The dichotomy between final year undergraduate New Zealand nursing students’ reports of learning and their practice intentions in aged residential care: challenges and surprises.

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Authors
Honeyfield, Judith
Sims, Deborah
Foster, Pam
Proverbs, Adam
Akhtaruzzaman, Muhammad
Author ORCID Profiles (clickable)
Degree
Grantor
Date
2023
Supervisors
Type
Conference Contribution - Paper in Published Proceedings
Ngā Upoko Tukutuku (Māori subject headings)
Keyword
Nursing retention
Placement roles
Nursing leadership
Aged residental care
Nursing curriculum
ANZSRC Field of Research Code (2020)
Citation
Honeyfield, J., Sims, D., Foster, P., Proverbs, A., & Akhtaruzzaman, M. (2023). The dichotomy between final year undergraduate New Zealand nursing students’ reports of learning and their practice intentions in aged residential care: challenges and surprises. In International Academic Forum(Eds.), The Asian Conference on Education & International Development 2023 Official Conference Proceedings (pp.9-25). Tokyo, Japan: IAFOR. https://doi.org/10.22492/issn.2189-101X.2023.2
Abstract
The aged healthcare sector internationally is facing a crisis in attracting and retaining a nurse workforce. Alongside the global rise in longevity, the sector is experiencing an increasing demand on their services. Yet undergraduate nursing students are often reluctant to consider aged residential care (ARC) with perceptions that a lack of opportunities, compared to hospital positions, will mean that their education and high-tech skills are underutilised. This paper describes our institution’s atypical response of offering ARC practicums in both the first and third years of study and our desire to discover students’ perceptions of their learning and experience. Where the first-year experience allows students to undertake fundamental care, the final, month-long year 3 placement, focuses on managing complex care, enhancing nursing leadership and management practices and quality improvement. This mixed method study collected questionnaire data from 72 of 96 (75%) year three Bachelor of Nursing students and facilitated four focus groups involving 38 students. Findings included both congruent and disparate themes from contemporary literature on this subject. Whilst students reported some mixed experiences, they noted improved confidence in applying a range of knowledge and skills in response to encountered needs. Thirty percent said that they were more likely to choose the ARC sector as a career specialty. The biggest factor to which they attributed this positive shift was their interaction with registered nurses and managers. This paper shares our reflections on implications for how we can better prepare our students and educators for placement roles, skills and responsibilities and support the sector.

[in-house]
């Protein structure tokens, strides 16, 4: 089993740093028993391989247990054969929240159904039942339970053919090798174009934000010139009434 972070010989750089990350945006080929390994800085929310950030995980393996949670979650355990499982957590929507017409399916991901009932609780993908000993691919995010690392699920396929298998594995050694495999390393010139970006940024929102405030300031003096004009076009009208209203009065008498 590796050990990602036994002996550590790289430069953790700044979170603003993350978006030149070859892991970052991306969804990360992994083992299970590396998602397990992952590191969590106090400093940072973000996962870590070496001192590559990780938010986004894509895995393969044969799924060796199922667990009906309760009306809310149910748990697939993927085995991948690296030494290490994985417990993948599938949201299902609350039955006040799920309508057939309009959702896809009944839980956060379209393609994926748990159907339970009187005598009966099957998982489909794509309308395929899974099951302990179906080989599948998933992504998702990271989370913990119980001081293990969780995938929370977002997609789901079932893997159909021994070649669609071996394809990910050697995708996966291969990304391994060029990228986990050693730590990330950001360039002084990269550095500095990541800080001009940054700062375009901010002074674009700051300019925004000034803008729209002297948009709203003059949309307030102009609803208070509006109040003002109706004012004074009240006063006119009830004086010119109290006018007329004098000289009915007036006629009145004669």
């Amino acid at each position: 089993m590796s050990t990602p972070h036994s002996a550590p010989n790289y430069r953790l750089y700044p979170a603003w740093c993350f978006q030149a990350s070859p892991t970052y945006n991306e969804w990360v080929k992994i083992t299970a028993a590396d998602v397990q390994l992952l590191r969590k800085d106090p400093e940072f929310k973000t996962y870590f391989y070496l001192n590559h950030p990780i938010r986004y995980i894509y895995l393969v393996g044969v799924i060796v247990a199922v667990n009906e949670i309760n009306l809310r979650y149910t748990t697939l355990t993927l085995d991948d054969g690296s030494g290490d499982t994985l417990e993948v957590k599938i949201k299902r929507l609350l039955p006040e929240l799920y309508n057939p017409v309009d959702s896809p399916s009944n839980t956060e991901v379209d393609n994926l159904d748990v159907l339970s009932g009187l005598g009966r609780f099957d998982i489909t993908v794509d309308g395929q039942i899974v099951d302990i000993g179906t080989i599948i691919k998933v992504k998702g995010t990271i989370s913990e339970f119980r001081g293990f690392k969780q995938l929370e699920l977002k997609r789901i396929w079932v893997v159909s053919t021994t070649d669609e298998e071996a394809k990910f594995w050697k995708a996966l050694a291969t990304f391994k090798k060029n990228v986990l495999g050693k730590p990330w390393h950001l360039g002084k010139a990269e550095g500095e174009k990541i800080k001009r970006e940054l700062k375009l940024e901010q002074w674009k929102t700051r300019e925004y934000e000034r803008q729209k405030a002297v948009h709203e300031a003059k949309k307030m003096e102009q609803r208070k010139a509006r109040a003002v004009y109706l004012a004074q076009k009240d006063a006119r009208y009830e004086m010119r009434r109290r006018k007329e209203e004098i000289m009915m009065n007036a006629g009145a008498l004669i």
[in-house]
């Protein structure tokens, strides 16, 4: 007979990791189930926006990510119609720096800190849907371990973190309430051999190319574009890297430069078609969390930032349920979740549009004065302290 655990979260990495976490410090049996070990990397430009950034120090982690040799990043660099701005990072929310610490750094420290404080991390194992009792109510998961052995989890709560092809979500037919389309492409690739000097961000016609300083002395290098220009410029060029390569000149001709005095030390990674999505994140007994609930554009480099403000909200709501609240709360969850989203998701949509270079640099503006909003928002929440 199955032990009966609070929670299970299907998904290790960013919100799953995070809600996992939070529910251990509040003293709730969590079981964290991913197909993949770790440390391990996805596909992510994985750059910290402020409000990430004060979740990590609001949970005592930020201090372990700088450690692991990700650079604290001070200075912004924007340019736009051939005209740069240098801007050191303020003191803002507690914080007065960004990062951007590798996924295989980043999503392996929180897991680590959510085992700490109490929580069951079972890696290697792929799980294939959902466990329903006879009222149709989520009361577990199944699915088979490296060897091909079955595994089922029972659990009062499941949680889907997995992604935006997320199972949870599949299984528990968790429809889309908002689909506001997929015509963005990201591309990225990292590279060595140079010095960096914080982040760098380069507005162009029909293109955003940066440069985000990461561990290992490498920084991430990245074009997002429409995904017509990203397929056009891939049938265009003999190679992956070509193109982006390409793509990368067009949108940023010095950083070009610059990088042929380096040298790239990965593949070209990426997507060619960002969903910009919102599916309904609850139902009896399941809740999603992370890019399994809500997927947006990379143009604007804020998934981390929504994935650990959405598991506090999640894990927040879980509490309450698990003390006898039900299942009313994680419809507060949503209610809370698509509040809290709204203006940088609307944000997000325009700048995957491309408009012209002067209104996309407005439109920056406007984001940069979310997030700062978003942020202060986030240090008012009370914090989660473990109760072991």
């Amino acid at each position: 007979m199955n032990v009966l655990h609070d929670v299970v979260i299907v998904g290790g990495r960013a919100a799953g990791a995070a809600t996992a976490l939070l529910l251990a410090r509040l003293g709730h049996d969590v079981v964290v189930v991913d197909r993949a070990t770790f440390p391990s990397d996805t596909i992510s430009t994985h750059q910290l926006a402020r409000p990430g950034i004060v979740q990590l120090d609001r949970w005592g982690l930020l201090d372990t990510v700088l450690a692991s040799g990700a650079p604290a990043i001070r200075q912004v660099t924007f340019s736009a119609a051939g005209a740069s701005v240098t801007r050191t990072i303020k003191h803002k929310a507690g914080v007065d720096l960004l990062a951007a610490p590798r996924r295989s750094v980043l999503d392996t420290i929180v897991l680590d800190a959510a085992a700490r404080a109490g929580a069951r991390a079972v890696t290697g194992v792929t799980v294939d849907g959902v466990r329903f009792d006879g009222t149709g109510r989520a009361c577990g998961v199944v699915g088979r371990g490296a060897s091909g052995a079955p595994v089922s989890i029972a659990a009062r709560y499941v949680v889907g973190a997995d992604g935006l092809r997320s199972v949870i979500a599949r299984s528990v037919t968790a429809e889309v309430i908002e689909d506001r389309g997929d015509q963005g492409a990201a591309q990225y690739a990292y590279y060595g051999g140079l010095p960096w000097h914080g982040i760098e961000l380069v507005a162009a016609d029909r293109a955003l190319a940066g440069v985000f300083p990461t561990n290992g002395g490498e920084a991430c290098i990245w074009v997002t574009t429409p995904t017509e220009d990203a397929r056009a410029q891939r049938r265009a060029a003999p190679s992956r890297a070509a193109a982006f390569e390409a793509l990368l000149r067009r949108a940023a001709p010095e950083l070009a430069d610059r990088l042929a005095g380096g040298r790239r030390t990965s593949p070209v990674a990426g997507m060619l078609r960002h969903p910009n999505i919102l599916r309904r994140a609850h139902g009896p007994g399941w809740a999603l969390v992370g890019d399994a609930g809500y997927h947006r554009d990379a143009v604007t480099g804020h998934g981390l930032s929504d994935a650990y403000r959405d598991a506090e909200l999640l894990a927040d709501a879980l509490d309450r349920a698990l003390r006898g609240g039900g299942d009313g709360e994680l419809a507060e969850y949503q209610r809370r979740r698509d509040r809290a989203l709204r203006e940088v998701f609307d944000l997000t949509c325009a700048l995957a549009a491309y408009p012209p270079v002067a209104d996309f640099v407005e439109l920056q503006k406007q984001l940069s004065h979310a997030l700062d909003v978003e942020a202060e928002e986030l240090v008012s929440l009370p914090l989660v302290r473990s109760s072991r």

Publisher
Link to ePress publication
DOI
https://doi.org/10.22492/issn.2189-101X.2023.2
Copyright holder
copyright ACEID
Copyright notice
This paper is part of the ACEID 2023 conference proceedings
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